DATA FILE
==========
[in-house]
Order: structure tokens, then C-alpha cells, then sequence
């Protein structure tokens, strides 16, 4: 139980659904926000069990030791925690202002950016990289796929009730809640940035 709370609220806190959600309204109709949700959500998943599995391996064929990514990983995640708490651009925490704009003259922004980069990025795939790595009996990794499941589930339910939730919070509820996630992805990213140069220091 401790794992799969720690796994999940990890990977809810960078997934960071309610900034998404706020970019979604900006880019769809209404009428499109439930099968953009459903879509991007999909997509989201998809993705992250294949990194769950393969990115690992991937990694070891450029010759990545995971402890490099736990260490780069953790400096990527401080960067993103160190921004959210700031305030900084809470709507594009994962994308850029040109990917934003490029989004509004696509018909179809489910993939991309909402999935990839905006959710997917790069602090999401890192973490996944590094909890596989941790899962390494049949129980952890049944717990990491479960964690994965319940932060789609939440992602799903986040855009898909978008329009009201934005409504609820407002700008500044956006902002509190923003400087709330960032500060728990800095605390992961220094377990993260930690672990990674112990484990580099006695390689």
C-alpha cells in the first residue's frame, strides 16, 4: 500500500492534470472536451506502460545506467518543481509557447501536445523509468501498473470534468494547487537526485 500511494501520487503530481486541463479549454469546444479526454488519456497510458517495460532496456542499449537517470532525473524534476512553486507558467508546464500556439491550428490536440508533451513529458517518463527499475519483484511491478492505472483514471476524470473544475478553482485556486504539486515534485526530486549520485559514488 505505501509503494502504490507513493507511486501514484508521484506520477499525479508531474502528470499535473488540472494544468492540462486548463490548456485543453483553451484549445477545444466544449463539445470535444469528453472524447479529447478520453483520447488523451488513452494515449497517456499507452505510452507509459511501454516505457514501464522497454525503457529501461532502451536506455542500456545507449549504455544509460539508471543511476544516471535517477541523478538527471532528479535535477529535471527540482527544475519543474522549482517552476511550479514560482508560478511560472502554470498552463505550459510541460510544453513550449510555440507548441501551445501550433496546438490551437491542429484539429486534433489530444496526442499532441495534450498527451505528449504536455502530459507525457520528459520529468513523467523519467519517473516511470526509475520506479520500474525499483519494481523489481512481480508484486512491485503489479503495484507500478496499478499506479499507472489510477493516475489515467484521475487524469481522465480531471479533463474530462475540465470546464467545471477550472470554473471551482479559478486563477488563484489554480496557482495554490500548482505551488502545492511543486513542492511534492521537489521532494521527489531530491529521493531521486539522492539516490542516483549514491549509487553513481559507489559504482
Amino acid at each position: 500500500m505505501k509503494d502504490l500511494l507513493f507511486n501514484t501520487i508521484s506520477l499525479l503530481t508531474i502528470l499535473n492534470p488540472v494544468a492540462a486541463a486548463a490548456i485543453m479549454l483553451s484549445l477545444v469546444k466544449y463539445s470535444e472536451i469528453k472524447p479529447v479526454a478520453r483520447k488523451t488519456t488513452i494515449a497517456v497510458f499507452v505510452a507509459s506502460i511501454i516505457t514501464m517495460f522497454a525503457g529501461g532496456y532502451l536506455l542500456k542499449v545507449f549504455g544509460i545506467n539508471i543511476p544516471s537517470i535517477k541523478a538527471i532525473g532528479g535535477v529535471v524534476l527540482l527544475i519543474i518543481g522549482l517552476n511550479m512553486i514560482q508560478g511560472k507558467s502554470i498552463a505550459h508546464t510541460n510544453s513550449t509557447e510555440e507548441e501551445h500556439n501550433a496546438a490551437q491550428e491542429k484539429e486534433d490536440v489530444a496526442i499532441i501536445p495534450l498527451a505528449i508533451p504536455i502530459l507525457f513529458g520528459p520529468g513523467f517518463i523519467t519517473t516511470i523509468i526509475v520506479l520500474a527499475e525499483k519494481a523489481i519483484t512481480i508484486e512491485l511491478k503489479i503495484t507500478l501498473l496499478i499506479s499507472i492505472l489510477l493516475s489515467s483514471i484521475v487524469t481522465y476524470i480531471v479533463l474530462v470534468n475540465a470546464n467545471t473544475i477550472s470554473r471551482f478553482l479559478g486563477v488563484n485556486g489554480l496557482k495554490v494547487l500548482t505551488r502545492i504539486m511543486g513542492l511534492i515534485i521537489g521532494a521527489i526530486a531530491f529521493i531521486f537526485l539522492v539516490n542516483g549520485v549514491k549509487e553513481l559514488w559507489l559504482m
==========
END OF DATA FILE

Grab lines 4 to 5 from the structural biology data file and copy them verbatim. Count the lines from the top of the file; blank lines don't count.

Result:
C-alpha cells in the first residue's frame, strides 16, 4: 500500500492534470472536451506502460545506467518543481509557447501536445523509468501498473470534468494547487537526485 500511494501520487503530481486541463479549454469546444479526454488519456497510458517495460532496456542499449537517470532525473524534476512553486507558467508546464500556439491550428490536440508533451513529458517518463527499475519483484511491478492505472483514471476524470473544475478553482485556486504539486515534485526530486549520485559514488 505505501509503494502504490507513493507511486501514484508521484506520477499525479508531474502528470499535473488540472494544468492540462486548463490548456485543453483553451484549445477545444466544449463539445470535444469528453472524447479529447478520453483520447488523451488513452494515449497517456499507452505510452507509459511501454516505457514501464522497454525503457529501461532502451536506455542500456545507449549504455544509460539508471543511476544516471535517477541523478538527471532528479535535477529535471527540482527544475519543474522549482517552476511550479514560482508560478511560472502554470498552463505550459510541460510544453513550449510555440507548441501551445501550433496546438490551437491542429484539429486534433489530444496526442499532441495534450498527451505528449504536455502530459507525457520528459520529468513523467523519467519517473516511470526509475520506479520500474525499483519494481523489481512481480508484486512491485503489479503495484507500478496499478499506479499507472489510477493516475489515467484521475487524469481522465480531471479533463474530462475540465470546464467545471477550472470554473471551482479559478486563477488563484489554480496557482495554490500548482505551488502545492511543486513542492511534492521537489521532494521527489531530491529521493531521486539522492539516490542516483549514491549509487553513481559507489559504482
Amino acid at each position: 500500500m505505501k509503494d502504490l500511494l507513493f507511486n501514484t501520487i508521484s506520477l499525479l503530481t508531474i502528470l499535473n492534470p488540472v494544468a492540462a486541463a486548463a490548456i485543453m479549454l483553451s484549445l477545444v469546444k466544449y463539445s470535444e472536451i469528453k472524447p479529447v479526454a478520453r483520447k488523451t488519456t488513452i494515449a497517456v497510458f499507452v505510452a507509459s506502460i511501454i516505457t514501464m517495460f522497454a525503457g529501461g532496456y532502451l536506455l542500456k542499449v545507449f549504455g544509460i545506467n539508471i543511476p544516471s537517470i535517477k541523478a538527471i532525473g532528479g535535477v529535471v524534476l527540482l527544475i519543474i518543481g522549482l517552476n511550479m512553486i514560482q508560478g511560472k507558467s502554470i498552463a505550459h508546464t510541460n510544453s513550449t509557447e510555440e507548441e501551445h500556439n501550433a496546438a490551437q491550428e491542429k484539429e486534433d490536440v489530444a496526442i499532441i501536445p495534450l498527451a505528449i508533451p504536455i502530459l507525457f513529458g520528459p520529468g513523467f517518463i523519467t519517473t516511470i523509468i526509475v520506479l520500474a527499475e525499483k519494481a523489481i519483484t512481480i508484486e512491485l511491478k503489479i503495484t507500478l501498473l496499478i499506479s499507472i492505472l489510477l493516475s489515467s483514471i484521475v487524469t481522465y476524470i480531471v479533463l474530462v470534468n475540465a470546464n467545471t473544475i477550472s470554473r471551482f478553482l479559478g486563477v488563484n485556486g489554480l496557482k495554490v494547487l500548482t505551488r502545492i504539486m511543486g513542492l511534492i515534485i521537489g521532494a521527489i526530486a531530491f529521493i531521486f537526485l539522492v539516490n542516483g549520485v549514491k549509487e553513481l559514488w559507489l559504482m